“If you build it, they will come,” may have worked for Kevin Costner in Field of Dreams but is a bit off target for effective website management. The better slogan for the design of plastic surgery websites is, “If you ask them what they want and give it to them, they will come.”
Many website designers exert a tremendous amount of energy, resources, and time into the newest bells and whistles of search engine algorithms but forget the most important factor of all. What are your prospective clients looking for as they search the Internet?
A wise step is to offer a survey from time to time, asking visitors to your site what they are looking for in plastic surgery websites. One plastic surgeon’s group did just that. Here are the questions they asked and the answers their Internet followers gave them.
When you click a link what is the most important thing you are hoping to find?
The first four answers this plastic surgery group got back were:
- Before & after photos
- Procedural information
- Cost information
More than one survey has shown that prospective clients often place cost information high on their priority list in doing web searches but few plastic surgery sites contain such information.
What are you hoping to learn about a procedure when clicking a link?
A large majority of respondents said they wanted an honest evaluation of the pros and cons of a particular procedure. They wanted to know what the advantage of one procedure over another is. In short, most that answered the survey said they wanted to find what their options were.
What are you looking for in testimonials?
Respondents placed testimonials, contact information, and specific information about the doctor on the same level of importance. People wanted to know who you are, where you are, and what other people are saying about you. Ultimately, they want to feel comfortable scheduling an appointment with you.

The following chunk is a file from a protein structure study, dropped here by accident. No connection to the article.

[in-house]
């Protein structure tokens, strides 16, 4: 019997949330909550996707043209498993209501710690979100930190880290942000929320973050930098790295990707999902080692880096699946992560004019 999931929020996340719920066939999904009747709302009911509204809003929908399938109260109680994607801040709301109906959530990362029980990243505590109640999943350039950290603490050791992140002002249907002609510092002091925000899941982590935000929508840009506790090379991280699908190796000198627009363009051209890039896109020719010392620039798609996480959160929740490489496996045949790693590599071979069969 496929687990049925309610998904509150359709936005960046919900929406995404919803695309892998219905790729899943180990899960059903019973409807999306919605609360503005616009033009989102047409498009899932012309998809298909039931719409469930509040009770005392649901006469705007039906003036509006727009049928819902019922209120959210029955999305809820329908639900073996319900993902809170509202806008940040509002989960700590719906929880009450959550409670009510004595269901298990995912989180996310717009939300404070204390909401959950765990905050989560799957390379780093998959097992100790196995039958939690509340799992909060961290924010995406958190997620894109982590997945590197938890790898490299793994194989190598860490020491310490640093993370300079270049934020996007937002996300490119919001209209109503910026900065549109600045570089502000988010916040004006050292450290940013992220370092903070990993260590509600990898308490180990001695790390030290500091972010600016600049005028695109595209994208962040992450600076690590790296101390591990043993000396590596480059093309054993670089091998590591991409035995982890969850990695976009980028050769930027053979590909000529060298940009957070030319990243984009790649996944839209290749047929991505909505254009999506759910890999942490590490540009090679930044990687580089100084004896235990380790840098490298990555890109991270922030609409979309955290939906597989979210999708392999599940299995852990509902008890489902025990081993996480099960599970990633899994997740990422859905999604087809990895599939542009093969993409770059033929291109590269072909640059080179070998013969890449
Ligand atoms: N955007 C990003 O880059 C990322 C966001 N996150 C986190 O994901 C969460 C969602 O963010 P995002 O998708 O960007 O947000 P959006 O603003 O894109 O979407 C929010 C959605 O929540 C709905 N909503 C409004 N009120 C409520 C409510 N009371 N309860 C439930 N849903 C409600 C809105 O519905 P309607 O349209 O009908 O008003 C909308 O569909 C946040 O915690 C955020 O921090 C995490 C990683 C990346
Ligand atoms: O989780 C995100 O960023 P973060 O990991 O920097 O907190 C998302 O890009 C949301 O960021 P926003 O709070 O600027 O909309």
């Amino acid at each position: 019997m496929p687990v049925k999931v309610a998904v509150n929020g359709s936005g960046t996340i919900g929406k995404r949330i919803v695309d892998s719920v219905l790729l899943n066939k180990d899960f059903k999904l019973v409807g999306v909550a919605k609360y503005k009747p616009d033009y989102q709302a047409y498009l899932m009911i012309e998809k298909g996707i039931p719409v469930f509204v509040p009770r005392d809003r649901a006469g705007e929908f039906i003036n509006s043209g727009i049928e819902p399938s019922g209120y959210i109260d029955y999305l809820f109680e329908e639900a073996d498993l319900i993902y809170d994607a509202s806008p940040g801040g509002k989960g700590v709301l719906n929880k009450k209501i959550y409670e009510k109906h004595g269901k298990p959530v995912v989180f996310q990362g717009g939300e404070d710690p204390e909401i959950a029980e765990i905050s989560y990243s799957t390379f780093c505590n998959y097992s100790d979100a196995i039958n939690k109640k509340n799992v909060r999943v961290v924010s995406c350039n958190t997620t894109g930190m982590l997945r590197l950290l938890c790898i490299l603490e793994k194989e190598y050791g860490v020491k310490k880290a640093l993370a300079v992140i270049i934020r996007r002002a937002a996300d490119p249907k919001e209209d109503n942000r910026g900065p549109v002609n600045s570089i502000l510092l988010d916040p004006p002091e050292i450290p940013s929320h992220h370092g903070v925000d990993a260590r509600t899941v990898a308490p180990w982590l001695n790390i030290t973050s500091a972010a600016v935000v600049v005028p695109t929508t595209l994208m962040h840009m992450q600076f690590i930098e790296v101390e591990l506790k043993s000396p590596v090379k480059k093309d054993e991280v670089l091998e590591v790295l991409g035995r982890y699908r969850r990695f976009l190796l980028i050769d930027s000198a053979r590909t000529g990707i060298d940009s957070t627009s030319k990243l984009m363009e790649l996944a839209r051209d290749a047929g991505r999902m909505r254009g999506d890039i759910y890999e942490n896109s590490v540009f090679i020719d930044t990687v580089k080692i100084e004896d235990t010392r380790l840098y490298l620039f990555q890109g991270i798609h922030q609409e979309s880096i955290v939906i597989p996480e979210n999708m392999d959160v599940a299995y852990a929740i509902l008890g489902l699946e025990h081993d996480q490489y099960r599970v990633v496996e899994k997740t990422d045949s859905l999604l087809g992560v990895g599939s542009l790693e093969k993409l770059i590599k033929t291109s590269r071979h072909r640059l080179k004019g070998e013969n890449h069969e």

What do you think is missing on our site?
Apart from price information, a surprising number of people said the one thing missing on this plastic surgical group’s site was humor. They felt the blog was too formal and stiff. This is a good reminder that people want their doctors to be human beings. Blogs, in particular, should be much more informal.
When you do a search for a plastic surgery procedure, how much take away information do you find?
Although plastic surgeons have become quite sophisticated in their Internet marketing and web design, the answer to this question was most telling of all. A majority of the respondents said that when they did a Google search about a specific procedure, most of what they found was useless. This is bad news and good news for plastic surgery websites. It’s bad news for the majority of sites that do not provide prospective patients what they are looking for. But it is good news for those that take the time to provide current and meaningful content.
Prospective clients are searching for useful information about the procedures they are considering and they want to know what their options are. It’s great that you have a good-looking web site and offer the procedures they are considering but they want to know what sets you apart. They want to feel some connection with you personally and they want to know if they can see themselves coming to you for the cosmetic surgery they desire.
“If you give them the content they are looking for they will come.”